Boost Users :
Subject: [Boost-users] Character Encoding (was: General C++: Class Method Signatures)
From: John Dlugosz (JDlugosz_at_[hidden])
Date: 2009-05-04 12:20:18
> Date: Fri, 1 May 2009 17:51:03 -0500
> From: Dominique Devienne <ddevienne_at_[hidden]>
> Subject: Re: [Boost-users] General C++: Class Method Signatures
> To: boost-users_at_[hidden]
> Content-Type: text/plain; charset=ISO-8859-1
> On Fri, May 1, 2009 at 10:38 AM, Etienne Philip Pretorius
> <icewolfhunter_at_[hidden]> wrote:
> > Wide chars as far as I know are different from platform to platform.
> > Microsoft uses 16 bit wide chars while *nix uses 32 bit wide chars.
> And for
> > unicode I need at least 21 bits.
> It's not only a question of char size, the encoding matters. I don't
> know for sure, but I bet Windows' can represent all code points by
> using pairs of 16-bit wide chars (surrogate pairs). As long as you
> have a way to convert the current wstring instances to a know encoding
> like UTF-8, UTF-16 (bom, le, be), or UTF-32 for wire transport or
> persistence, the actual representation of wstring doesn't matter.
The Windows API uses 16-bit characters and calls it "Unicode".
Originally it was UCS2, meaning each code point was simply a 16-bit
unsigned integer. Later, they added some support for surrogate pairs,
which allows codes >64K to be represented as a pair of values. This is
now known as UTF-16. This only works for some of the text functions,
though. Much of the API and any casual handling functions will simply
count each 16-bit cell as 1 character unit.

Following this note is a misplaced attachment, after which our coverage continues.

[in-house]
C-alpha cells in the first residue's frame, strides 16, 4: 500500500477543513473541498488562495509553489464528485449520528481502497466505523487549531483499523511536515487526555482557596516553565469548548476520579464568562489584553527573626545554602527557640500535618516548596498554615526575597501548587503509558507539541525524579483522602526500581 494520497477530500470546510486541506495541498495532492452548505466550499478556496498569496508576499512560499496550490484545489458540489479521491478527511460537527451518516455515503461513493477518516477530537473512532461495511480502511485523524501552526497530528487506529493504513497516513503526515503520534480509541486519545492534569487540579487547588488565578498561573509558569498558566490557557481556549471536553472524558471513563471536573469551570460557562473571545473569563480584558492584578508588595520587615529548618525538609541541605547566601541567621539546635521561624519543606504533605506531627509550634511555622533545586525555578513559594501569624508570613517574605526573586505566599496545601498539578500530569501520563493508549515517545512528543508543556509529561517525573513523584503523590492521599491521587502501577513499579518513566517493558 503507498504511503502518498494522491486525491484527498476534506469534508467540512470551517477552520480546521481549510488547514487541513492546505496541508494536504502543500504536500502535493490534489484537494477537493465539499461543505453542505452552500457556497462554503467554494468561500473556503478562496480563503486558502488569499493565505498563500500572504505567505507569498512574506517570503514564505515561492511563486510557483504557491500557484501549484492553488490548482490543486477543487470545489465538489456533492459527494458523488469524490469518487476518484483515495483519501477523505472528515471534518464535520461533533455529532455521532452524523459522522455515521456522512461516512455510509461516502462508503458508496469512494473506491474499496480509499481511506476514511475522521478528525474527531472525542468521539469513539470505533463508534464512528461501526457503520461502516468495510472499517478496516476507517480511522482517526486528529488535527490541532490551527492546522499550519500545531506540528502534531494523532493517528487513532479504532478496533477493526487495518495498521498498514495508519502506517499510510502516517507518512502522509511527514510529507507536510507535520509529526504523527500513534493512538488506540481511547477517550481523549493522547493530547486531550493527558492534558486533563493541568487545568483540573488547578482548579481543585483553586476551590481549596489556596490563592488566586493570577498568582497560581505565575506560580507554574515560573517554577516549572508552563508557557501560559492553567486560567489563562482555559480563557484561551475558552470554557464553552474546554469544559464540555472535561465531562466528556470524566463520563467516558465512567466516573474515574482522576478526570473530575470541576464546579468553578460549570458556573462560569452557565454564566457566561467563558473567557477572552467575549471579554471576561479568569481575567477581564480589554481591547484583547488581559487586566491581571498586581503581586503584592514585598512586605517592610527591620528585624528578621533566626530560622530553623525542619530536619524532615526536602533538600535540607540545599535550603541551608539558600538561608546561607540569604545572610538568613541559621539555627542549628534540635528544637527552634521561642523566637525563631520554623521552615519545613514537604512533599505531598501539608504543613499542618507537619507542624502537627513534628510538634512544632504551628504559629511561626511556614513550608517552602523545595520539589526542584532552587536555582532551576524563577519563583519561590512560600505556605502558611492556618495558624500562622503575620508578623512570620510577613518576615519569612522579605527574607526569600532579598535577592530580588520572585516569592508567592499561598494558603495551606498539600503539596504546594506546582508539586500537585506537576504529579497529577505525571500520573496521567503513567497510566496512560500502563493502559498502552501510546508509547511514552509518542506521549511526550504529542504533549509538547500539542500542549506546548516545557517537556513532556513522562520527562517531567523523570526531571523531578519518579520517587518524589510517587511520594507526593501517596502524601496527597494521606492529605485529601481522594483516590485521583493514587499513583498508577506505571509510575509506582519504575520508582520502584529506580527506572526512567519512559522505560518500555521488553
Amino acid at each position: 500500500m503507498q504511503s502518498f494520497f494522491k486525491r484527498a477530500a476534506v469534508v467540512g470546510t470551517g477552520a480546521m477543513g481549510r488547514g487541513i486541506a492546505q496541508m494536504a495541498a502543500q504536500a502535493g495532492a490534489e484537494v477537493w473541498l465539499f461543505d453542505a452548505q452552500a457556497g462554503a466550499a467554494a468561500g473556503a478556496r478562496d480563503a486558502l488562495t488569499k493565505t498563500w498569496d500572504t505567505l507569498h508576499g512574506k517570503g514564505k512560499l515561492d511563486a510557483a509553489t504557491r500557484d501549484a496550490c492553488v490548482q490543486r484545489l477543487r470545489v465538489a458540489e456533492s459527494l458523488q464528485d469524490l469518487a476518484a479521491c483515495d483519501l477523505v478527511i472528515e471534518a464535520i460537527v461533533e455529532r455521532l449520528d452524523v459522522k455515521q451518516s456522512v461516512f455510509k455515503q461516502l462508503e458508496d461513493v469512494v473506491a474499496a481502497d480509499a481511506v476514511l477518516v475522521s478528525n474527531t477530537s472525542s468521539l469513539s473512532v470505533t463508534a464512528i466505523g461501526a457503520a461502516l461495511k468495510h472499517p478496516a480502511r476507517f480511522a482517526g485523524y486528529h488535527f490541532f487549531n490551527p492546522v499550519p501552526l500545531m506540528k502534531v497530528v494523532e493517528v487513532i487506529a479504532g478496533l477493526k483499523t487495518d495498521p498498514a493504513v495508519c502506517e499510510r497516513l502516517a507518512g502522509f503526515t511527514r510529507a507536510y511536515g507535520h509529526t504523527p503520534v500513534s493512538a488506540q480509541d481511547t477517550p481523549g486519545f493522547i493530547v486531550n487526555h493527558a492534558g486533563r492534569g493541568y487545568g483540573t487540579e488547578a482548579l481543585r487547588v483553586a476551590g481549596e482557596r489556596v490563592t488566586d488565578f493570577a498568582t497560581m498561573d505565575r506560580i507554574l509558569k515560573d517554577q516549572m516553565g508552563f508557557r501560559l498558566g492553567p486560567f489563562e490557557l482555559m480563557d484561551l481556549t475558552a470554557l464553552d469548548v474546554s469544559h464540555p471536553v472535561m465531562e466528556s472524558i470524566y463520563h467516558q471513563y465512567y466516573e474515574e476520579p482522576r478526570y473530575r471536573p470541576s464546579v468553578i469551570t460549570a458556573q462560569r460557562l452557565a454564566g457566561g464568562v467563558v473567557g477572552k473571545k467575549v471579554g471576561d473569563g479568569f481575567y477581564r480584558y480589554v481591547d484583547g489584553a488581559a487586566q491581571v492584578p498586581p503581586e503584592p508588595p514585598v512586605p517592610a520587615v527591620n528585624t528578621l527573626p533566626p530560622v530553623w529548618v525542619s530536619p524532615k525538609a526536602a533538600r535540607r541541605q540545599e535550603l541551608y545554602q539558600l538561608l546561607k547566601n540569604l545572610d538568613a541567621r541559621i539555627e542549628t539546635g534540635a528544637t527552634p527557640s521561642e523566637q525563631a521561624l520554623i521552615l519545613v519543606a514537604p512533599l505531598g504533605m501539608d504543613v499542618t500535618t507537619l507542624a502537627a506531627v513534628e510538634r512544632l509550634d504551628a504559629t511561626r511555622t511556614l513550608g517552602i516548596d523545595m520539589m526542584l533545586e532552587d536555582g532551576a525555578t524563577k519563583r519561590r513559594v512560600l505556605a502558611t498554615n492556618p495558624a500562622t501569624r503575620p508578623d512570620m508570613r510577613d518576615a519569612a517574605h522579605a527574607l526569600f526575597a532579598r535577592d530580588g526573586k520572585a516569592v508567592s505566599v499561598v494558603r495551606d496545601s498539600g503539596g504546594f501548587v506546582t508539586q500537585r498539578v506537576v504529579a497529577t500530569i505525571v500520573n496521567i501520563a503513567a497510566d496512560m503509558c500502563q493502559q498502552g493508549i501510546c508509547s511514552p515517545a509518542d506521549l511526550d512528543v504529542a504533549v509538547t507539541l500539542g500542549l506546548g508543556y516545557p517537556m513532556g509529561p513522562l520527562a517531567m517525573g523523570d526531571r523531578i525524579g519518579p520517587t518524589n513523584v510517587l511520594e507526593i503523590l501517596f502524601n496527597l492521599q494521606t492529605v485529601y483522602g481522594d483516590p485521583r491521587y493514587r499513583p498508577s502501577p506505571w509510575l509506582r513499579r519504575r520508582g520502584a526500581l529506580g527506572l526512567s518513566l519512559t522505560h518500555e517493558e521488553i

So yes, if you are using the font-related functions to draw text, you
can represent any code point using UTF-16. But for opening a file, it
treats the name as a sequence of 16-bit values without any understanding
of surrogate pairs or duplicate meanings.
For manipulating wstrings in C++, neither the standard library wcs*
functions nor the wstring class deals with surrogate pairs. So if you
call wsclen, for example, you get the number of elements in the wchar_t
array, not the number of Unicode code points, if some of them are
> Of course I don't know what the encoding conversion methods would be
> for Windows and Linux and *nix in general. Does Boost.IOStream provide
> those in a portable fashion? I'd be interested on pointers on this
> topic if you know about those methods. Thanks, --DD
My limited knowledge is that Linux can use UTF-8 as the code page. Some
distros do that by default.
General pointer on this topic: When specifying a file or interchange
format, (1) use Unicode, and (2) specify the encoding or options
IMHO, manipulating strings as UTF-16 is neither here nor there. You
bloat the size if you are dealing with mostly Western language text, but
*still* have to deal with multi-unit sequences. So if you care about
characters, really, as opposed to just how much room do you need for the
representation, then use 32-bit characters (I call it "xstring") or
stick with UTF-8 if that's what's loaded/saved.
(mind the footer...)
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